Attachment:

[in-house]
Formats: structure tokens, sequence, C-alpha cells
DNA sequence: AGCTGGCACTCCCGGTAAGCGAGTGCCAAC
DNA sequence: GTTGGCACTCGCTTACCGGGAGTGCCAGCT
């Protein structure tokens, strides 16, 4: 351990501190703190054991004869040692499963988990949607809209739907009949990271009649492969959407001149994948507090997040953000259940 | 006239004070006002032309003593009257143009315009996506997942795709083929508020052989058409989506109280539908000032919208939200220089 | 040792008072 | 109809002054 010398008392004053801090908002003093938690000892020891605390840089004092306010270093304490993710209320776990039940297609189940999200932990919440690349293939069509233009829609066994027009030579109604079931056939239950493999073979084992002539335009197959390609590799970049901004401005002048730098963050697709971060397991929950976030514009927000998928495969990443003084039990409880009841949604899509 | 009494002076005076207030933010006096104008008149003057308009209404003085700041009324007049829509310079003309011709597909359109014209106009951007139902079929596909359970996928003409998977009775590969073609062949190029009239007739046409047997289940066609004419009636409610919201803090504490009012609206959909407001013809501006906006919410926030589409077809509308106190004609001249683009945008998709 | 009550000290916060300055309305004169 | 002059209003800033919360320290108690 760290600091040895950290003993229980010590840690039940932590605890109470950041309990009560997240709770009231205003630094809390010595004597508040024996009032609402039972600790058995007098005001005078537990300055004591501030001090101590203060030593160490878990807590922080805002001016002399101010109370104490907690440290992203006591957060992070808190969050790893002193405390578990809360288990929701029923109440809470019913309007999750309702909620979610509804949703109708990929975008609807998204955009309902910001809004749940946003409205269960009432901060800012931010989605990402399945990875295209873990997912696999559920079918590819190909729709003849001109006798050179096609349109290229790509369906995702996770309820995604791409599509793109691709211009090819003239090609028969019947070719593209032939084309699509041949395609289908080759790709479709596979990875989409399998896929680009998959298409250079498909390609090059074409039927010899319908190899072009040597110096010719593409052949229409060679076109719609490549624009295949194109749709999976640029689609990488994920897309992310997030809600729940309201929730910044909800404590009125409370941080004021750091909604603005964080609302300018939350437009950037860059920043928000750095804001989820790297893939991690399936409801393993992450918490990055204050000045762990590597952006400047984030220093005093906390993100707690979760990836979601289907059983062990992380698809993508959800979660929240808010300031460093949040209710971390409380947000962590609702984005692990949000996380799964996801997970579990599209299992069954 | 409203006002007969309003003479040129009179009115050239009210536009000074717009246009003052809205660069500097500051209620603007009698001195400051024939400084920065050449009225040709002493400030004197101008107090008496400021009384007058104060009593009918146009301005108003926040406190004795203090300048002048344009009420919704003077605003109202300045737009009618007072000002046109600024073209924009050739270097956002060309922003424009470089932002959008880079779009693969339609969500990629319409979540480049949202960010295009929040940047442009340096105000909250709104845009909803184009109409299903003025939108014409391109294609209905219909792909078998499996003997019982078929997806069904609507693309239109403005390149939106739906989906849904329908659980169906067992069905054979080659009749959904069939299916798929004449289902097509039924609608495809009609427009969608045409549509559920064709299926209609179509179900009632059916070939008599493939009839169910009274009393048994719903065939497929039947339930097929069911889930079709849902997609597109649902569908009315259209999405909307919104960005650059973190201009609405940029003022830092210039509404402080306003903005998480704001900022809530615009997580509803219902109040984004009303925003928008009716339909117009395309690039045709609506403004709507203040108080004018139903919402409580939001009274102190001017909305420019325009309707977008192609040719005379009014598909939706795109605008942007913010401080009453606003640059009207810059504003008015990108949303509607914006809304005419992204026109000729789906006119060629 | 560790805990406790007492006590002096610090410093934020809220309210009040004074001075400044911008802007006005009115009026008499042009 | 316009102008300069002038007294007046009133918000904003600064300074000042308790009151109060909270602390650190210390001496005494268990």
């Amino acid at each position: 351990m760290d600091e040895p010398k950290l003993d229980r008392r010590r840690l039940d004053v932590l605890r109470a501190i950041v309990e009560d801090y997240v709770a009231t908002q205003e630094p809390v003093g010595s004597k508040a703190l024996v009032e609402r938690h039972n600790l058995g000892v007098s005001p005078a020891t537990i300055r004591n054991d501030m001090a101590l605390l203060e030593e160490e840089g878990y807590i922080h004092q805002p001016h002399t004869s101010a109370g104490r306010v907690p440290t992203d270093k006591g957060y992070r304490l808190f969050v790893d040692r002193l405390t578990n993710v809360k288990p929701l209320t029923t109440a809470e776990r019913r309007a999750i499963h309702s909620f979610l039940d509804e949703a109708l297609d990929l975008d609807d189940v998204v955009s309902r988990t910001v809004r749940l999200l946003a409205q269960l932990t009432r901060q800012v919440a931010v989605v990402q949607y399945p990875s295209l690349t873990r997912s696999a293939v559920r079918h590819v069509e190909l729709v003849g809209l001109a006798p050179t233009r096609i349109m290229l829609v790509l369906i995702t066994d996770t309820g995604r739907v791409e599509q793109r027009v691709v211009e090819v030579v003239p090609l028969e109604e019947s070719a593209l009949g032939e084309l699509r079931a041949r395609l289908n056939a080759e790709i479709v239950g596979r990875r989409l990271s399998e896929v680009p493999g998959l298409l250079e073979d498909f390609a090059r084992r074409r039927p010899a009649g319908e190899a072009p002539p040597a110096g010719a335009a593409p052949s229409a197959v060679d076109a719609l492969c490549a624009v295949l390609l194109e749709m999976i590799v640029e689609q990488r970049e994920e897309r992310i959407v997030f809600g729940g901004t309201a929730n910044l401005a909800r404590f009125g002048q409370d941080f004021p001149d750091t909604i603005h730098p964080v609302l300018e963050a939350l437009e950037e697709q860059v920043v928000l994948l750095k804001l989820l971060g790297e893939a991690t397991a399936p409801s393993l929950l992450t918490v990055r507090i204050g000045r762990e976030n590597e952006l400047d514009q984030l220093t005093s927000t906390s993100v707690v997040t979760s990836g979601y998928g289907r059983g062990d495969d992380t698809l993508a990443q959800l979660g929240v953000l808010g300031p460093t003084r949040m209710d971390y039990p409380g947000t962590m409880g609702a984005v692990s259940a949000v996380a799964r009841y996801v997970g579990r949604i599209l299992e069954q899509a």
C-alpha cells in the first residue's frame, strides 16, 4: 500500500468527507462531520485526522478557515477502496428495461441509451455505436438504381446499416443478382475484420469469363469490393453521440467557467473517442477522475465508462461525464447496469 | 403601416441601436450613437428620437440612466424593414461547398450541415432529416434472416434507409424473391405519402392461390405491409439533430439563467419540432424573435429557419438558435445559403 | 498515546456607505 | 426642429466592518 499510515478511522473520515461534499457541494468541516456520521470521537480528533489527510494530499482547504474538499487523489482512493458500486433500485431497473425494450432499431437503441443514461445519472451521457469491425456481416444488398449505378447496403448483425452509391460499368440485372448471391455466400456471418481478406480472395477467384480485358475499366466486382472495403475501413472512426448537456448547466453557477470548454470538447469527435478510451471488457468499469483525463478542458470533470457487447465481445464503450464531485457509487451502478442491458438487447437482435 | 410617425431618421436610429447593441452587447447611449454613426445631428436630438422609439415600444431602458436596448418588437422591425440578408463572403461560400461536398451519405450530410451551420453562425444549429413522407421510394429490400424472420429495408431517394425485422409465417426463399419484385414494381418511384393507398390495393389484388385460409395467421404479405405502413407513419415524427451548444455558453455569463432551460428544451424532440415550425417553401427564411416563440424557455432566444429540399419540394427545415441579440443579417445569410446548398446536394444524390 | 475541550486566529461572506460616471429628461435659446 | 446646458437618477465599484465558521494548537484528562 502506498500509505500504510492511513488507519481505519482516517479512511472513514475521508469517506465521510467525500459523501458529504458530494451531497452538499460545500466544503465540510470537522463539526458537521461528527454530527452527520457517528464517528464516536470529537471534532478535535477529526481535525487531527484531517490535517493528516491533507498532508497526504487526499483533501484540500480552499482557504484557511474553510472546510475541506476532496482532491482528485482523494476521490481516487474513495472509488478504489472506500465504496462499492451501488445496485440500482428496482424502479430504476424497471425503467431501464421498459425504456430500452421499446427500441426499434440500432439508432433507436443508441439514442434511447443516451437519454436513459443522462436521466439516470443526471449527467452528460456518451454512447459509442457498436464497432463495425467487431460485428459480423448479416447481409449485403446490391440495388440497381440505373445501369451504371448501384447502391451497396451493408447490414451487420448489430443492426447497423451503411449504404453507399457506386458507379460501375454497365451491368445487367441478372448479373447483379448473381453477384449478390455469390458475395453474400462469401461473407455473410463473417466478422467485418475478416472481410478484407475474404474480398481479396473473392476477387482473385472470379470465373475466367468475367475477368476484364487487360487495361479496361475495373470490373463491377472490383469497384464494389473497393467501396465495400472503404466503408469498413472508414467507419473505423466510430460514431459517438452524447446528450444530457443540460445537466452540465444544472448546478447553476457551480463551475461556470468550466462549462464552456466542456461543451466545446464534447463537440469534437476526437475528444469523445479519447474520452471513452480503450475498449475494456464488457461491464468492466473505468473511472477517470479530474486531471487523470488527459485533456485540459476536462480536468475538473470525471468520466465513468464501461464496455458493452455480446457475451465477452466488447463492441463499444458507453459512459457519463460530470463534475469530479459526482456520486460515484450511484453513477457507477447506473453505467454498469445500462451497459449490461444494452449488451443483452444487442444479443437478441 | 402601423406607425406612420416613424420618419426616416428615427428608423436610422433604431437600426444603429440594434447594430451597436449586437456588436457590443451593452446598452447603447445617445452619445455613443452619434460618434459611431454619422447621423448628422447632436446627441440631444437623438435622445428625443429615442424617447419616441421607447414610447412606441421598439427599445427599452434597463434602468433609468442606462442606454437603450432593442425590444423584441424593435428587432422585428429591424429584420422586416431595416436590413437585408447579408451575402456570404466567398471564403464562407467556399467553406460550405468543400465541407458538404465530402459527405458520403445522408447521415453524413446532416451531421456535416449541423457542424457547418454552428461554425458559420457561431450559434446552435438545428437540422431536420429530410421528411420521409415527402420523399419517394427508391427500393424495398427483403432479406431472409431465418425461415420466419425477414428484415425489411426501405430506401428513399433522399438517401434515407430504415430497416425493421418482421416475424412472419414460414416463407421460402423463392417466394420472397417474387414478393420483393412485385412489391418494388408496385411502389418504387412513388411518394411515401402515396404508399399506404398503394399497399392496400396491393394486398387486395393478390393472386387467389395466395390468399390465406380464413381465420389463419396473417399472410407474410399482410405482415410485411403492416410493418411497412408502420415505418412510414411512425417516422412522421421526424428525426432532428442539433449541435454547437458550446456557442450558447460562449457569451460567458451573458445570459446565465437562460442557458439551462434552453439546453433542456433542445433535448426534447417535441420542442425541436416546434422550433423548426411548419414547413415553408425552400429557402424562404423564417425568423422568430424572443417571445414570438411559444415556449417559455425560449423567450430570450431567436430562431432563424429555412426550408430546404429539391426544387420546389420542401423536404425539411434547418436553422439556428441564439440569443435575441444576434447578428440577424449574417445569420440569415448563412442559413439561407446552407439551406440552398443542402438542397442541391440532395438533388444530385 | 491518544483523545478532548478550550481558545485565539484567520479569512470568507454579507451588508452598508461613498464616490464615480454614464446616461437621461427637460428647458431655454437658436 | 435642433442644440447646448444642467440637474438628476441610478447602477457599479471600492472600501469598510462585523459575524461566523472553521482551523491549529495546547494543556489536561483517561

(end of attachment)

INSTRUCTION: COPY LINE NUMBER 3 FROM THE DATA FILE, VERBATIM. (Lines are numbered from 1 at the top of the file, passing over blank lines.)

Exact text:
DNA sequence: AGCTGGCACTCCCGGTAAGCGAGTGCCAAC